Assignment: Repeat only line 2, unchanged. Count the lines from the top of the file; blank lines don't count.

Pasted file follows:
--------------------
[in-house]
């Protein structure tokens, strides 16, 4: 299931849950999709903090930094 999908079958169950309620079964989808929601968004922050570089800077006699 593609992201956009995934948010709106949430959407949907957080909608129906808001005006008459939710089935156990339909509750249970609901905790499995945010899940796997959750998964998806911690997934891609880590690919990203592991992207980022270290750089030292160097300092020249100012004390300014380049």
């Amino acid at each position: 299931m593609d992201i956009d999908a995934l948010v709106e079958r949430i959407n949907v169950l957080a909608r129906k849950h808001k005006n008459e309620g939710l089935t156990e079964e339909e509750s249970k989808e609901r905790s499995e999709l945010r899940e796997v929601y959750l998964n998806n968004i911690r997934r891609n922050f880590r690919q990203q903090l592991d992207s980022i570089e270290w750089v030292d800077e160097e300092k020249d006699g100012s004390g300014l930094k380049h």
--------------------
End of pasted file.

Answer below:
């Protein structure tokens, strides 16, 4: 299931849950999709903090930094 999908079958169950309620079964989808929601968004922050570089800077006699 593609992201956009995934948010709106949430959407949907957080909608129906808001005006008459939710089935156990339909509750249970609901905790499995945010899940796997959750998964998806911690997934891609880590690919990203592991992207980022270290750089030292160097300092020249100012004390300014380049």